With Britt’s work obligations completed, on Friday morning we boarded the Statens Järnvägar (Swedish State Railway) for Stockholm. Though we found the small town of Älmhult to be charming, we were very looking forward to ending the trip in Sweden’s Capitol.
After four hours, and two near-vomiting accidents later (our seats were facing backwards, which instantly made me nauseous) we pulled in to Stockholm Central Station where it was so cold even the statues needed earmuffs.
Our hotel of choice for this leg of the trip was actually a hostel, and not just because it was a good deal. City Backpackers of Stockholm has been voted the number one hostel in the world, and it was easy to see why. Decorated with vintage travel paraphernalia, and stocked with the most modern electronics (computers, tvs, etc) City Backpacks felt more like a young adults dream house than a hostel. We did have to use communal bathroom, shower, kitchen and lounge spaces, but we met some very interesting people, and had a private bedroom. The overall experience was fantastic, and far outweighs any hostel (and several hotels) that we have ever stayed at.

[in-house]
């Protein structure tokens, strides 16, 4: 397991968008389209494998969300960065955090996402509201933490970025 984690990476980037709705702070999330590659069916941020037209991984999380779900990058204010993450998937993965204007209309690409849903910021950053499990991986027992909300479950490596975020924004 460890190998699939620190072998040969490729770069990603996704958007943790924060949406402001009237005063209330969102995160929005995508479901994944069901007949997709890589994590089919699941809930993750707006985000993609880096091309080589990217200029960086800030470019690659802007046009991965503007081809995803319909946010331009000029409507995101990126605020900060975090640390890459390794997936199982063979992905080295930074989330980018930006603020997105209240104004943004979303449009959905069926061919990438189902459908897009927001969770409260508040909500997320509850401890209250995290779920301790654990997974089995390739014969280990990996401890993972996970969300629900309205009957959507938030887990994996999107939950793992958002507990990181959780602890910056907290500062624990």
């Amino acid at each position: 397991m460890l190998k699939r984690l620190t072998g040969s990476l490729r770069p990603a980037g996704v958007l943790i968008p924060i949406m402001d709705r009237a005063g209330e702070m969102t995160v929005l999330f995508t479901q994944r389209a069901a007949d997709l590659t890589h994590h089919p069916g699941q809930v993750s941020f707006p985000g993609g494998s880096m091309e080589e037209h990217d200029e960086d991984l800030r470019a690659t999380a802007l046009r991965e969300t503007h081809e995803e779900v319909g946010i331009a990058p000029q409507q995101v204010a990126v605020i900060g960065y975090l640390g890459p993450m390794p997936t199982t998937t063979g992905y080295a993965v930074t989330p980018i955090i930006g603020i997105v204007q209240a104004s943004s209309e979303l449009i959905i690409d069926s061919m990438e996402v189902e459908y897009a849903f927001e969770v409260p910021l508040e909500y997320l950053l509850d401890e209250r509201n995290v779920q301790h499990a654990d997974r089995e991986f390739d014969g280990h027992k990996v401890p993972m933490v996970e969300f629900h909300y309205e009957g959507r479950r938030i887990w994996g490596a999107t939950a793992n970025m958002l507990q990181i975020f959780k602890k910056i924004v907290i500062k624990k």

On to the city itself. The first thing we thought when stepping out to explore the town was, “oh my god, it’s so cold!” You would think that with the temperatures at or below freezing, there wouldn’t be very many people out and about, but the weather seems to have no effect on the Stockholm-ians. More people were walking the streets of Stockholm in the arctic weather, than there seem to be on the streets of Houston on any sunny 72 degree day. Not only that, but there were hundreds of people who had bundled up their babies and loaded them in their pram (stroller) for a walk in the city! Though it sounds like madness, after walking around for just a short while it was evident that the scenery alone was worth fighting the cold.
The buildings, with their lively colors and beautiful architecture, had an elegant look to them, giving the city a regal air to it. Perhaps this feeling of elegance is due to my being an American and living in a country that is newer than most of the buildings that make up Stockholm. American cities are stunning in their own right, but there is something so classy about the old buildings in Europe.